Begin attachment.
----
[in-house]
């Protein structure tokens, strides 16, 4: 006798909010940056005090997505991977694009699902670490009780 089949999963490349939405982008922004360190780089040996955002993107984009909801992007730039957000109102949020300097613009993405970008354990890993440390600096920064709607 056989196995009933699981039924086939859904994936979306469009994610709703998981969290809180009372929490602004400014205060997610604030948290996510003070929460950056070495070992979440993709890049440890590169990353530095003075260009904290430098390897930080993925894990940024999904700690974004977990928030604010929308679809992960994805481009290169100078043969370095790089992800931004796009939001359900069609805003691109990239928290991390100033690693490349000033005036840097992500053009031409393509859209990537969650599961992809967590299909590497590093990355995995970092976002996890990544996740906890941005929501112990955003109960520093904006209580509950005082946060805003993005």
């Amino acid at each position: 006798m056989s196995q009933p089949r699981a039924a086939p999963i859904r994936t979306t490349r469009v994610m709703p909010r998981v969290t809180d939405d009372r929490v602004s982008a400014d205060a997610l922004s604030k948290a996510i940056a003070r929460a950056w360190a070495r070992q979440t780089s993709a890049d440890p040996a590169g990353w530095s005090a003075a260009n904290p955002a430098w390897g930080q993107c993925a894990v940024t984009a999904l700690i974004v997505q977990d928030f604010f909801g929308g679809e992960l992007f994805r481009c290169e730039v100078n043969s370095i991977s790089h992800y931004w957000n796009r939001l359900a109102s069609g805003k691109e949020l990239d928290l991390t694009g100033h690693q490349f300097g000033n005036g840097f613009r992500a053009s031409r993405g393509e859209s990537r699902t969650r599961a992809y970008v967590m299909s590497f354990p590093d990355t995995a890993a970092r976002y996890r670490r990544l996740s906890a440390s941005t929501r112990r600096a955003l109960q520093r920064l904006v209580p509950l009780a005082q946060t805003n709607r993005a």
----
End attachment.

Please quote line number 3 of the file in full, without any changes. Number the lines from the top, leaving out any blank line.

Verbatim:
């Amino acid at each position: 006798m056989s196995q009933p089949r699981a039924a086939p999963i859904r994936t979306t490349r469009v994610m709703p909010r998981v969290t809180d939405d009372r929490v602004s982008a400014d205060a997610l922004s604030k948290a996510i940056a003070r929460a950056w360190a070495r070992q979440t780089s993709a890049d440890p040996a590169g990353w530095s005090a003075a260009n904290p955002a430098w390897g930080q993107c993925a894990v940024t984009a999904l700690i974004v997505q977990d928030f604010f909801g929308g679809e992960l992007f994805r481009c290169e730039v100078n043969s370095i991977s790089h992800y931004w957000n796009r939001l359900a109102s069609g805003k691109e949020l990239d928290l991390t694009g100033h690693q490349f300097g000033n005036g840097f613009r992500a053009s031409r993405g393509e859209s990537r699902t969650r599961a992809y970008v967590m299909s590497f354990p590093d990355t995995a890993a970092r976002y996890r670490r990544l996740s906890a440390s941005t929501r112990r600096a955003l109960q520093r920064l904006v209580p509950l009780a005082q946060t805003n709607r993005a």